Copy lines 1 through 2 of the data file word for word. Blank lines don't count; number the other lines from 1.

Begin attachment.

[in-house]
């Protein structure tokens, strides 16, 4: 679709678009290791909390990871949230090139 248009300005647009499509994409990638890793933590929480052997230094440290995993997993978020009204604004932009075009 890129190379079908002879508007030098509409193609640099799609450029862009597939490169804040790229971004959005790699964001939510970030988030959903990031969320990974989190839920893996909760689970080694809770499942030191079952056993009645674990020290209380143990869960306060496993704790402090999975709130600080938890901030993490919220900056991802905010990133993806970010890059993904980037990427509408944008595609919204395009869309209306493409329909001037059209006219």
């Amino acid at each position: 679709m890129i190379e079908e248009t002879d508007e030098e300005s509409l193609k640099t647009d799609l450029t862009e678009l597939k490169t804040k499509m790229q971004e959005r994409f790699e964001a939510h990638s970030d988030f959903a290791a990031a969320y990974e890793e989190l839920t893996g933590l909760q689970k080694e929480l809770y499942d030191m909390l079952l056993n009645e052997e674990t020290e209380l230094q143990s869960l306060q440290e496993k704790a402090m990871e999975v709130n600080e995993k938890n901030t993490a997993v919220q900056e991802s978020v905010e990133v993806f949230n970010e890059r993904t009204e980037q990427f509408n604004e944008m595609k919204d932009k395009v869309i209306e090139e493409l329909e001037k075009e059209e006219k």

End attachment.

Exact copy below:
[in-house]
């Protein structure tokens, strides 16, 4: 679709678009290791909390990871949230090139 248009300005647009499509994409990638890793933590929480052997230094440290995993997993978020009204604004932009075009 890129190379079908002879508007030098509409193609640099799609450029862009597939490169804040790229971004959005790699964001939510970030988030959903990031969320990974989190839920893996909760689970080694809770499942030191079952056993009645674990020290209380143990869960306060496993704790402090999975709130600080938890901030993490919220900056991802905010990133993806970010890059993904980037990427509408944008595609919204395009869309209306493409329909001037059209006219």